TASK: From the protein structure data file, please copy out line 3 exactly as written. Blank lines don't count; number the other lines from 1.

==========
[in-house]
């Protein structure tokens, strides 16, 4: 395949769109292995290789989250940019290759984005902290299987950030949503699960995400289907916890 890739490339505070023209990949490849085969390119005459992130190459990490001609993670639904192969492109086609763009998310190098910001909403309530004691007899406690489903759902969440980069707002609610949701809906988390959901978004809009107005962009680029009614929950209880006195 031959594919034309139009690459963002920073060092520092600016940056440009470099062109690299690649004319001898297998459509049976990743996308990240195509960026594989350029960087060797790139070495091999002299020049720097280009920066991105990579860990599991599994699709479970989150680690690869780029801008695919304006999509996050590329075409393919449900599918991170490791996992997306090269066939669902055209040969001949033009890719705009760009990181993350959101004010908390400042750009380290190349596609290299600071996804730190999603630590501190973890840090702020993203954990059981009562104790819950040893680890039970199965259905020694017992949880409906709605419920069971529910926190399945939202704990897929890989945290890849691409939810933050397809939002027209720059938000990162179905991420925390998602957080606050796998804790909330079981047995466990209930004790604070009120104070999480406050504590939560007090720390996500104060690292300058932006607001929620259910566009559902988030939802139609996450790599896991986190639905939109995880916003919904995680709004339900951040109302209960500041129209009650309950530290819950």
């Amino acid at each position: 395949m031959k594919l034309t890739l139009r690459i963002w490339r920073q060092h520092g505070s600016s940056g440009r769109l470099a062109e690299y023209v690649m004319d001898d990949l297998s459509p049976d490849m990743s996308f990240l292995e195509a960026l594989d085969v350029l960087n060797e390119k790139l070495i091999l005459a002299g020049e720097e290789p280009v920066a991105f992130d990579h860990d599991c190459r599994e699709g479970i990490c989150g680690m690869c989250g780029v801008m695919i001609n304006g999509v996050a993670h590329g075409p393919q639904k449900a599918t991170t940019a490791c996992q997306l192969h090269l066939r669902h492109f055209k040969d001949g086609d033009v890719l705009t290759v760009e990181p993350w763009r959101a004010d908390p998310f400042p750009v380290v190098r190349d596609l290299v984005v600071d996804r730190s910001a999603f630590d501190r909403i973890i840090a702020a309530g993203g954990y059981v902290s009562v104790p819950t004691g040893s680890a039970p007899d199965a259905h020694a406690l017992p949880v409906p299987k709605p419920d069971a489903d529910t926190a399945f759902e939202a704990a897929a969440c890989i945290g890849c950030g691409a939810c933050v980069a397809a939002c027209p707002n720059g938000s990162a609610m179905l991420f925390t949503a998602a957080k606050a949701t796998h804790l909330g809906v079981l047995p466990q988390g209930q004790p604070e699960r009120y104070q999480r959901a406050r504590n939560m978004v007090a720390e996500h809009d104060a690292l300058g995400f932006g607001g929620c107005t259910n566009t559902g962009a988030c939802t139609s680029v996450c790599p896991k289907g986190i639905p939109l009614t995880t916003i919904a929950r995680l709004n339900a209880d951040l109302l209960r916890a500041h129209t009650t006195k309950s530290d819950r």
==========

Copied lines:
């Amino acid at each position: 395949m031959k594919l034309t890739l139009r690459i963002w490339r920073q060092h520092g505070s600016s940056g440009r769109l470099a062109e690299y023209v690649m004319d001898d990949l297998s459509p049976d490849m990743s996308f990240l292995e195509a960026l594989d085969v350029l960087n060797e390119k790139l070495i091999l005459a002299g020049e720097e290789p280009v920066a991105f992130d990579h860990d599991c190459r599994e699709g479970i990490c989150g680690m690869c989250g780029v801008m695919i001609n304006g999509v996050a993670h590329g075409p393919q639904k449900a599918t991170t940019a490791c996992q997306l192969h090269l066939r669902h492109f055209k040969d001949g086609d033009v890719l705009t290759v760009e990181p993350w763009r959101a004010d908390p998310f400042p750009v380290v190098r190349d596609l290299v984005v600071d996804r730190s910001a999603f630590d501190r909403i973890i840090a702020a309530g993203g954990y059981v902290s009562v104790p819950t004691g040893s680890a039970p007899d199965a259905h020694a406690l017992p949880v409906p299987k709605p419920d069971a489903d529910t926190a399945f759902e939202a704990a897929a969440c890989i945290g890849c950030g691409a939810c933050v980069a397809a939002c027209p707002n720059g938000s990162a609610m179905l991420f925390t949503a998602a957080k606050a949701t796998h804790l909330g809906v079981l047995p466990q988390g209930q004790p604070e699960r009120y104070q999480r959901a406050r504590n939560m978004v007090a720390e996500h809009d104060a690292l300058g995400f932006g607001g929620c107005t259910n566009t559902g962009a988030c939802t139609s680029v996450c790599p896991k289907g986190i639905p939109l009614t995880t916003i919904a929950r995680l709004n339900a209880d951040l109302l209960r916890a500041h129209t009650t006195k309950s530290d819950r």